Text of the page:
Dark Horse hasn’t made enough of an appearance on this channel, so I thought today I’d start to remedy that by drinking not one, but two of their beers. Today I’m taking a look at Crooked Tree and Double Crooked Tree – an IPA and Double IPA respectively. Obviously these are two pretty different beers, but that doesn’t mean I can’t have a favorite. Which one is it, and which is your favorite?
Transient is always highly regarded and highly sought after. I’ve enjoyed what I’ve had from them, but I’ve yet to be wowed. Does Rainbows and Waterfalls prove to be the one that wows me, or does the price tag outweigh the enjoyment?
Bell’s limited July release for 2018 is The Oracle – a double IPA in the west coast style. This is the only beer I can think of that Bell’s makes that’s in the west coast style – when I think of Bell’s and IPAs I think of Two Hearted, which is obviously not west coast. so what do I think of the Oracle? Click below to watch and see more!
hile they’re probably most known for their Ghettoblaster dark mild ale, Motor City Brewing Works has several other noteworthy beers. Today, I’m checking out Notorious, a double dry hopped double rice IPA, which to be perfectly frank… I haven’t been in love with IPAs that have used Rice in the past – but today is a new day an this is a new beer for me. What’s the verdict on Notorious? Is it preceded by it’s own reputation?
I’ve got a double feature here today, both from HOMES brewery in Ann Arbor, Michigan! HOMES Drones double IPA and Straspberry Sherbet were released a few weeks back, just before their first inaugural Nucleate festival. Drones is a DDH DIPA with Vic Secret and Cryo Citra hops, and Straspberry Sherbet is a kettle sour brewed with lactose, and blended with Strawberries and Raspberries. HOMES continues to churn out phenomenal beer, and these are just two more examples of that.
I took a look in my fridge and realized that I had two different batches of Old Nation Brewing’s Double New England Style IPA – Boss Tweed. That got me thinking… does freshness in an NE IPA really matter? Both were sitting in my fridge since they were purchased, one was just newer than the other. How much difference could it really make, and would I be able to notice a difference if I tried them side by side?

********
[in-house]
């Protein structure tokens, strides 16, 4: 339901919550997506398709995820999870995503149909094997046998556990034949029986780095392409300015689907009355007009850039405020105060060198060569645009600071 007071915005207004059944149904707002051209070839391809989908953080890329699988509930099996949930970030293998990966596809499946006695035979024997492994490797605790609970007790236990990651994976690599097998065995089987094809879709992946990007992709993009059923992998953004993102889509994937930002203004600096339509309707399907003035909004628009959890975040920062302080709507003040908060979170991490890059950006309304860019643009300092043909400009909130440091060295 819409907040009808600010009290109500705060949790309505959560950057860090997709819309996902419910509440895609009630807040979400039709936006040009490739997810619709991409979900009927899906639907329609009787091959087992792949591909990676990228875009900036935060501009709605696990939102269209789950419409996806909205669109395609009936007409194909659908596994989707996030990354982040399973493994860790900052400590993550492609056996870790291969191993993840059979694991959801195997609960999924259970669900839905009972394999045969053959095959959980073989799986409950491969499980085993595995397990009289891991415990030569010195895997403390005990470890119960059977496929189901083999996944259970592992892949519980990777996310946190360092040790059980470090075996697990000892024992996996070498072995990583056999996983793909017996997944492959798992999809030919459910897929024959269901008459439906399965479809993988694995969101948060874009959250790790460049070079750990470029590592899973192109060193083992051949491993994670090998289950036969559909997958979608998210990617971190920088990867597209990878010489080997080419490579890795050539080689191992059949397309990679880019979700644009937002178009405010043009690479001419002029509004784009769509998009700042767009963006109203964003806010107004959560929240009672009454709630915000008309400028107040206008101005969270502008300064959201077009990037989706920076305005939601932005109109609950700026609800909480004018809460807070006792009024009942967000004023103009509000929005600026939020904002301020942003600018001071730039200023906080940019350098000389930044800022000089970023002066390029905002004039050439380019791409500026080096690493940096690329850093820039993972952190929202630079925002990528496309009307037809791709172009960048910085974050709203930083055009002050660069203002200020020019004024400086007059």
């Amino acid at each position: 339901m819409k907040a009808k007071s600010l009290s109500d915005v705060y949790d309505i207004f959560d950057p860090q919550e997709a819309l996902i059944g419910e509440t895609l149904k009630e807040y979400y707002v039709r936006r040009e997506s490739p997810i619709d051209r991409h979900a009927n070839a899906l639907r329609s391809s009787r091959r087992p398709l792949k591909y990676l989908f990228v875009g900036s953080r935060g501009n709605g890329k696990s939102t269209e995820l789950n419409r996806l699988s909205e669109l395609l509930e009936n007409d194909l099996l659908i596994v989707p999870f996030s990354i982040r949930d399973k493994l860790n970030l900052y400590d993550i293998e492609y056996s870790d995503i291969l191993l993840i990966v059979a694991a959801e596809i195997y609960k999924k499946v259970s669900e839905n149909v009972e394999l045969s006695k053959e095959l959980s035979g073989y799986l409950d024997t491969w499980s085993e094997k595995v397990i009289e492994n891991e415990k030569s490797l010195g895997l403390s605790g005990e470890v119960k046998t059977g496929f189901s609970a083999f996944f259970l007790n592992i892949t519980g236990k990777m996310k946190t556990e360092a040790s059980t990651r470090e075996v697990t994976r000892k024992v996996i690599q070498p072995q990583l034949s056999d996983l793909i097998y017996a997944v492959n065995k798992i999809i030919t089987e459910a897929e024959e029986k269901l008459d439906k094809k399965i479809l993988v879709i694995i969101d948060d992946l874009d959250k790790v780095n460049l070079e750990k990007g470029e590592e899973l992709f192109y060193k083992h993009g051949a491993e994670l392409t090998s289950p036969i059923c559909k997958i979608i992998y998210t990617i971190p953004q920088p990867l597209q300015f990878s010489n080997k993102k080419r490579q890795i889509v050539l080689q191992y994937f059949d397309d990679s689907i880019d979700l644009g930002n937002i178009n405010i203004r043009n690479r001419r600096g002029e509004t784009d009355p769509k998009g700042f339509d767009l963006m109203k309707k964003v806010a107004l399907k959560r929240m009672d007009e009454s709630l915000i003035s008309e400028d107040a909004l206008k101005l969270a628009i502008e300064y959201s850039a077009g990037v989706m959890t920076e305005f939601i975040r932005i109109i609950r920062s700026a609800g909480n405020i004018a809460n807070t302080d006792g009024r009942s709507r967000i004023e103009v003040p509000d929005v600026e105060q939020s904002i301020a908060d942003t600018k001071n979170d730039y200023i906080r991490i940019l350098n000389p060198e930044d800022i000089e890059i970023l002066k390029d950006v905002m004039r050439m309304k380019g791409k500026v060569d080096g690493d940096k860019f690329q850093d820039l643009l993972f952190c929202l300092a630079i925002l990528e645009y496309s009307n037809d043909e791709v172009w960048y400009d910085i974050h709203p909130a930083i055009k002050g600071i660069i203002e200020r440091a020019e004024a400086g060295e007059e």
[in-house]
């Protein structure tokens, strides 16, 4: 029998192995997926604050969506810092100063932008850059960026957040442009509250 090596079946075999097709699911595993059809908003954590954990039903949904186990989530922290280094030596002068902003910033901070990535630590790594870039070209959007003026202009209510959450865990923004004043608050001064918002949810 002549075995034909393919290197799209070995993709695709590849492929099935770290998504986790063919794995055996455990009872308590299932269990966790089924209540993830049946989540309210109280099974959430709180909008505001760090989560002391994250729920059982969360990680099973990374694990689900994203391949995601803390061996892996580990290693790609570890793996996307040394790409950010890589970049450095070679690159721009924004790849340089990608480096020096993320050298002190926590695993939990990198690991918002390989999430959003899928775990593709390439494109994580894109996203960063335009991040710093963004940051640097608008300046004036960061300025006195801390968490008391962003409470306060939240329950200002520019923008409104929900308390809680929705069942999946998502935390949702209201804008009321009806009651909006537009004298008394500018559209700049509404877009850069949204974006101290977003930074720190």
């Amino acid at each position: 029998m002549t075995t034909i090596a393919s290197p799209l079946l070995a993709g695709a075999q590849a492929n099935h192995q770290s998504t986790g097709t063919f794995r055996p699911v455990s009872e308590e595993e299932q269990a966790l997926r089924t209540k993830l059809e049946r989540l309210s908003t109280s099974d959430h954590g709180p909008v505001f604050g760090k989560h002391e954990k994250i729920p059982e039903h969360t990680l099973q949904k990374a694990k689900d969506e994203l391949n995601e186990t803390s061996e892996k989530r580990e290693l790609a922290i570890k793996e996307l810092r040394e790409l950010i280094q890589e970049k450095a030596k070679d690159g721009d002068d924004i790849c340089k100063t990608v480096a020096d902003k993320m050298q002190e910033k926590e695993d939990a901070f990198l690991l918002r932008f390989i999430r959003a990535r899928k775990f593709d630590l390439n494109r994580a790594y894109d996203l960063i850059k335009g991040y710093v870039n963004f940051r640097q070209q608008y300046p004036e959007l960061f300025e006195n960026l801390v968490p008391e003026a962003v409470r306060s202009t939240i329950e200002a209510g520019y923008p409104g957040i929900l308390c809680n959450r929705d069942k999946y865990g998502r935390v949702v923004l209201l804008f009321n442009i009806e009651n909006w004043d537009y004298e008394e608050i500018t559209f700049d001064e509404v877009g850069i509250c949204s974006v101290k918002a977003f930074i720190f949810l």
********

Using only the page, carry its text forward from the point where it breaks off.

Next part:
Pigeon Hill Brewing in Muskegon has really been batting 1.000 in my book, as everything from them that I’ve had so far has been fantastic. Today I’m going to look at their Barrel Aged Grapefruit Renny double IPA, and I’m going to try it next to the regular everyday Grapefruit Renny DIPA to see what the differences are between them. Both of them are 9.4% so they’re sure to pack a punch.
My BBA Huma Lupa Licious Review is here:
Full Earth from Old Nation Brewing is their newest Double NE IPA, and I would think a direct competitor to their original DNEIPA, Boss Tweed. I think it was only a few weeks from time I’d heard this was being released to it hitting shelves, and I was wondering how it would set itself apart from Boss Tweed. With Boss Tweed taking a bit of a brew, is it a good substitute? In today’s video, I not only review Full Earth, but I also do a full *scientific side by side between the two – and I make a desert island declaration. Watch for more!
Odd Side Ales didn’t open a club with their gambling money, but they did create a beer and named it after their star attraction – Shadynasty. Shadynasty’s is a 7% IPA, that beer advocate calls a double IPA for some reason. I’m not sure who’s right, but that doesn’t stop me from drinking it and bringing the truth to you!
In it’s first appearance since 2014, Double Trouble is a limited release Imperial IPA from Founders Brewing Company in Grand Rapids, Michigan and I’ve got it here for you today!
Founders describes it as “An imperial IPA that was brewed to turn your world upside down. Hops will get you coming and going. Pungent aromatics up front pair with a malt-balanced backbone and a smooth, bitter finish.”
Well I’ll just have to see about that for myself, won’t I?